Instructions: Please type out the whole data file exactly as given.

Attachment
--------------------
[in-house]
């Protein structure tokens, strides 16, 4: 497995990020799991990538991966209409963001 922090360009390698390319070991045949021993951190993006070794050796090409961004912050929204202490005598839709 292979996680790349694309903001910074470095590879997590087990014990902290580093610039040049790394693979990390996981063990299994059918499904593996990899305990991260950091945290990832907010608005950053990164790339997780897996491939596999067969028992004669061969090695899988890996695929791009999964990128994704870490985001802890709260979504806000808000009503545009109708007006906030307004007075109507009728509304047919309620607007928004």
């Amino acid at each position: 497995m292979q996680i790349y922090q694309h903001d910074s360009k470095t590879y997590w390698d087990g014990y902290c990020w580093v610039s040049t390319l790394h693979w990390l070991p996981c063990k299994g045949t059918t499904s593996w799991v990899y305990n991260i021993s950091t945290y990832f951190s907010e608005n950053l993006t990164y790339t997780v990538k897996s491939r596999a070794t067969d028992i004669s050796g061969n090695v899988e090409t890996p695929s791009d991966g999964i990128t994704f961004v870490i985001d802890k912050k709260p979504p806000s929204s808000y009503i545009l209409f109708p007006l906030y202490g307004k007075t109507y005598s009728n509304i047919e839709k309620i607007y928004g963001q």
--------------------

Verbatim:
[in-house]
């Protein structure tokens, strides 16, 4: 497995990020799991990538991966209409963001 922090360009390698390319070991045949021993951190993006070794050796090409961004912050929204202490005598839709 292979996680790349694309903001910074470095590879997590087990014990902290580093610039040049790394693979990390996981063990299994059918499904593996990899305990991260950091945290990832907010608005950053990164790339997780897996491939596999067969028992004669061969090695899988890996695929791009999964990128994704870490985001802890709260979504806000808000009503545009109708007006906030307004007075109507009728509304047919309620607007928004």
């Amino acid at each position: 497995m292979q996680i790349y922090q694309h903001d910074s360009k470095t590879y997590w390698d087990g014990y902290c990020w580093v610039s040049t390319l790394h693979w990390l070991p996981c063990k299994g045949t059918t499904s593996w799991v990899y305990n991260i021993s950091t945290y990832f951190s907010e608005n950053l993006t990164y790339t997780v990538k897996s491939r596999a070794t067969d028992i004669s050796g061969n090695v899988e090409t890996p695929s791009d991966g999964i990128t994704f961004v870490i985001d802890k912050k709260p979504p806000s929204s808000y009503i545009l209409f109708p007006l906030y202490g307004k007075t109507y005598s009728n509304i047919e839709k309620i607007y928004g963001q």